This is 1969, seven years into Independence, and I have quoted N.W. Manley at length to facilitate fair comparison to now.
Three years later, the people overwhelmingly elected the PNP, now led by N.W.'s son, Michael, in the general election of 1972, to do better and to deliver on the demands for "improvement and betterment and social and economic reconstruction". In the Jamaica 50 assessments, Michael Manley's stewardship of the Government of Jamaica has again come up for turbulent review, largely conducted along politically tribal lines.
Michael Manley's domestic reputation rests largely on his social reforms. While these are difficult to weigh and assess, the economic numbers can hardly be disputed. Egerton Chang, in one of his columns 'GDP musings, and GSAT reviews' (March 18, 2012), presented an elegant data table on Jamaica's GDP per capita growth between 1967 and 2010, derived from World Bank and OECD national accounts files.
With 1966 as base 100, the GDP per capita growth index number rose to 142.65 in 1972, its highest in the 50 years of Independence. By 1980, that number had crashed to 98.49. Whether it is 'IMF' (Is Manley Fault), or otherwise, that's what these economic data show. We've never got back to the 142.65 of '72.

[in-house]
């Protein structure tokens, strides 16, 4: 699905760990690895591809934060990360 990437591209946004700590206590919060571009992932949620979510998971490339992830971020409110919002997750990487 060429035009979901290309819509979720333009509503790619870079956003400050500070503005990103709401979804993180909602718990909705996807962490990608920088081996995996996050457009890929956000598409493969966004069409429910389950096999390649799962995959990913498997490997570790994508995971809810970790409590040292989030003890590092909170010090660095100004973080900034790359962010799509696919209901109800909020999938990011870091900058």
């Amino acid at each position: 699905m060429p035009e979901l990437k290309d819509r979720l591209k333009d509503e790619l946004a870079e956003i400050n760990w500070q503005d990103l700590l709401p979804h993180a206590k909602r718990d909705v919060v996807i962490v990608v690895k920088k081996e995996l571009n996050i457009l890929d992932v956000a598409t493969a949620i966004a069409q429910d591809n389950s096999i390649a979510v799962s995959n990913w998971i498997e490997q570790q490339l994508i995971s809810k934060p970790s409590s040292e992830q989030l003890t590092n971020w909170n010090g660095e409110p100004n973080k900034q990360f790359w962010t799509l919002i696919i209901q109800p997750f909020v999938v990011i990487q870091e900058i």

Where is Norman Manley's vision now for the generation following, now some 43 years on? His party, led by Portia Simpson Miller, towards the end of its last term in office initiated Vision 2030.What does the Vision project? "1) Jamaicans are empowered to achieve their fullest potential; 2) the Jamaican society is secure; cohesive and just; 3) Jamaica's economy is prosperous; 4) Jamaica has a healthy natural environment."
By 2030, the country should have achieved: "A healthy and stable population, world-class education and training, effective social protection, authentic and transformational culture, security and safety, effective governance, a stable macroeconomy, strong economic infrastructure, energy security and efficiency, a technology-enabled society, internationally competitive industries, sustainable management and use of natural resources, hazard risk reduction and adaptation to climate change, sustainable rural and urban development."